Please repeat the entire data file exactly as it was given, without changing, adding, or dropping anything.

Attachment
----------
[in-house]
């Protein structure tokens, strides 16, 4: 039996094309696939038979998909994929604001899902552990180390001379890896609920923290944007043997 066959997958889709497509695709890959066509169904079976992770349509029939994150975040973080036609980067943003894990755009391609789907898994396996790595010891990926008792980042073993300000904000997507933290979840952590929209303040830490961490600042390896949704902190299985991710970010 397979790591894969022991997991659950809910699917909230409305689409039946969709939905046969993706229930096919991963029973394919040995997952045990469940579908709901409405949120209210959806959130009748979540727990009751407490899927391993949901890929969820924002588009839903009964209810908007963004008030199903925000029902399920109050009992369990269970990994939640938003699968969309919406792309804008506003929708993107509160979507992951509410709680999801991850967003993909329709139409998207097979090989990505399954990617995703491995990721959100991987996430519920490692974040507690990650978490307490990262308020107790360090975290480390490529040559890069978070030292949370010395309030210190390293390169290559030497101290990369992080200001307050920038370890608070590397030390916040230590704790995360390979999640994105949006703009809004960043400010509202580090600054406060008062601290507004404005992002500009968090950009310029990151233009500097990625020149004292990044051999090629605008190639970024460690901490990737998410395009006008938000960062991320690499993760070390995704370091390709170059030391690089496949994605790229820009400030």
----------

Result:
[in-house]
């Protein structure tokens, strides 16, 4: 039996094309696939038979998909994929604001899902552990180390001379890896609920923290944007043997 066959997958889709497509695709890959066509169904079976992770349509029939994150975040973080036609980067943003894990755009391609789907898994396996790595010891990926008792980042073993300000904000997507933290979840952590929209303040830490961490600042390896949704902190299985991710970010 397979790591894969022991997991659950809910699917909230409305689409039946969709939905046969993706229930096919991963029973394919040995997952045990469940579908709901409405949120209210959806959130009748979540727990009751407490899927391993949901890929969820924002588009839903009964209810908007963004008030199903925000029902399920109050009992369990269970990994939640938003699968969309919406792309804008506003929708993107509160979507992951509410709680999801991850967003993909329709139409998207097979090989990505399954990617995703491995990721959100991987996430519920490692974040507690990650978490307490990262308020107790360090975290480390490529040559890069978070030292949370010395309030210190390293390169290559030497101290990369992080200001307050920038370890608070590397030390916040230590704790995360390979999640994105949006703009809004960043400010509202580090600054406060008062601290507004404005992002500009968090950009310029990151233009500097990625020149004292990044051999090629605008190639970024460690901490990737998410395009006008938000960062991320690499993760070390995704370091390709170059030391690089496949994605790229820009400030």